The Rare Absence of Ambiguity: The Broad, the Narrow & the Seduction of Ideology – Pt. 6

Note: This post uses religious symbolism for secular purposes. It is not a tool of proselytization.

Enter through the narrow gate. For wide is the gate and broad is the road that leads to destruction, and many enter through it. But small is the gate and narrow the road that leads to life, and only a few find it.

Matthew 7:13-14 New International Version (NIV)

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Now, there are times when a line in the sand needs to be drawn. There are moments when a spade needs to be called a spade and alleged attempts to invoke nuance are nothing more than shady displays of selective moral relativism or cowardly smoke screens. It’s not always easy to know when absolutism needs to be employed, but nothing about the narrow path is easy.

We saw an example of this not so long ago. After the horrors of the 2017 Unite the Right rally in Charlottesville, President Trump attempted to create a moral equivalency between non-violent counter protesters and white supremacists. The latter had blood on their hands by the end of the rally. The world watched while Trump clumsily attempted to maintain his pride and minimize the outrage, but after multiple media appearances, he made it clear what he thought: both sides were at fault. No. That was not the case. There is nothing beneficial that can be gleaned from white supremacists that chant “Jews will not replace us” and “blood and soil,” a common call to arms of the Nazi party. While the First Amendment does and should protect their right to utter such filth, the moral leader of the free world should call a spade a spade.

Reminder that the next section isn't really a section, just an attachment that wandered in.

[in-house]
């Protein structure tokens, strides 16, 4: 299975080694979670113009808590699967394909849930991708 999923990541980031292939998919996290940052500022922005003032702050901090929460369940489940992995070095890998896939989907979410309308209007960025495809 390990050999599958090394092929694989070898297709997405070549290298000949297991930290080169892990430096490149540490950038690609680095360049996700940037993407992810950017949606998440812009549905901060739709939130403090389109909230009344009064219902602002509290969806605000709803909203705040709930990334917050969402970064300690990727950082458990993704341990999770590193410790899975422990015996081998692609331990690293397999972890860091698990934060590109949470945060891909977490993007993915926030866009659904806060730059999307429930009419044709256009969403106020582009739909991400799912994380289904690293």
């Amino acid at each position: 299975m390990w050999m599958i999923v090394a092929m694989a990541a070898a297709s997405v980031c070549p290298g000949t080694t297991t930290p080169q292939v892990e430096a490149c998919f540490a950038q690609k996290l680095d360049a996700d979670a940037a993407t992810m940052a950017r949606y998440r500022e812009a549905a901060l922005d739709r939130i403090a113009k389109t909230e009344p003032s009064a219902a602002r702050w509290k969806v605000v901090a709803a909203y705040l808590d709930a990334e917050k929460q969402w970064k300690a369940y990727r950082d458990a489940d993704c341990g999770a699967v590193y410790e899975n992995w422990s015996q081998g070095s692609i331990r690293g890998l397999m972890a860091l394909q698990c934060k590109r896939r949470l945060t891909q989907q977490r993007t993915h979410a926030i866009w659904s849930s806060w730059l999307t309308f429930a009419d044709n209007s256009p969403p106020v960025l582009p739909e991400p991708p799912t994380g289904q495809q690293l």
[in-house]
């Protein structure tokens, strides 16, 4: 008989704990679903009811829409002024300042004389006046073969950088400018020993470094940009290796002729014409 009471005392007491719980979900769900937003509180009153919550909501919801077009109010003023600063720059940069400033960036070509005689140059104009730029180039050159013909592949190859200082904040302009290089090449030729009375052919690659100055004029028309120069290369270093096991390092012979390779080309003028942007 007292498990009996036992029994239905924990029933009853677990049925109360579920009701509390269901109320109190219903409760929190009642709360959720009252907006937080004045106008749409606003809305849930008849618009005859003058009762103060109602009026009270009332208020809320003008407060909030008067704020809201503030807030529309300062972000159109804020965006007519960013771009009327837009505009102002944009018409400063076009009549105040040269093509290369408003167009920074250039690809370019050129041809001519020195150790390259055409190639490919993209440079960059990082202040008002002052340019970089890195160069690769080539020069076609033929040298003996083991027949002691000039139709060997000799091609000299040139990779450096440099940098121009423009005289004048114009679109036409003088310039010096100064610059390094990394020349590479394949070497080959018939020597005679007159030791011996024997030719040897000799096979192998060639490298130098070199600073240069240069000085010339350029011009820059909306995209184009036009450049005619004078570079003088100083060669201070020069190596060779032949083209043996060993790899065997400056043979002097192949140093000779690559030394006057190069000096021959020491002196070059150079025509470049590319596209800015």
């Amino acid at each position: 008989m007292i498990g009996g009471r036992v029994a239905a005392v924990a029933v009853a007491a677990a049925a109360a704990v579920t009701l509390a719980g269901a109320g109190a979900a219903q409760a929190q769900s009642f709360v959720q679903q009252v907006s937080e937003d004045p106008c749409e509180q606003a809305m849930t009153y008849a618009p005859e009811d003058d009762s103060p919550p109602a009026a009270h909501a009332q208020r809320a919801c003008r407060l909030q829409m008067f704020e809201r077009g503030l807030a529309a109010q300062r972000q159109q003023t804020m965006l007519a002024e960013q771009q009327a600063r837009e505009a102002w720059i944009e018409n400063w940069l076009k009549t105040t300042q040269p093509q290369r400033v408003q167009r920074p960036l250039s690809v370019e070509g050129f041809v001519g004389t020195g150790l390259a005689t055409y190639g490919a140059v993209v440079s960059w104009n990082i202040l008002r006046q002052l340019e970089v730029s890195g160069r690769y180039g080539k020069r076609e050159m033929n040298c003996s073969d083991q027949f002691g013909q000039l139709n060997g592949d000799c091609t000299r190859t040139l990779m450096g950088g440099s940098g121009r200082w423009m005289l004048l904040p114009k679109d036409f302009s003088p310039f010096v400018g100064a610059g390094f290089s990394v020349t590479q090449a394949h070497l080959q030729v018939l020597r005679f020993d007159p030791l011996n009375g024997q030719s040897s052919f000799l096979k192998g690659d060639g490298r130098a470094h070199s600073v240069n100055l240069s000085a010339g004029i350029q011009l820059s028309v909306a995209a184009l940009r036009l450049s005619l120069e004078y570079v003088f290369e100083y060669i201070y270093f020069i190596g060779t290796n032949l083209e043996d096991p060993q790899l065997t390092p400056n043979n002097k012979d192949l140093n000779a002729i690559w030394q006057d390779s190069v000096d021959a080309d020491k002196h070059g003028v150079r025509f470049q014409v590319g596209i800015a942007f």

There are times when situations aren’t nuanced and the world actually is black and white. They’re rare occurrences, but they do happen. False equivalencies are obvious attempts to stay on the broad road of cafeteria morality. 

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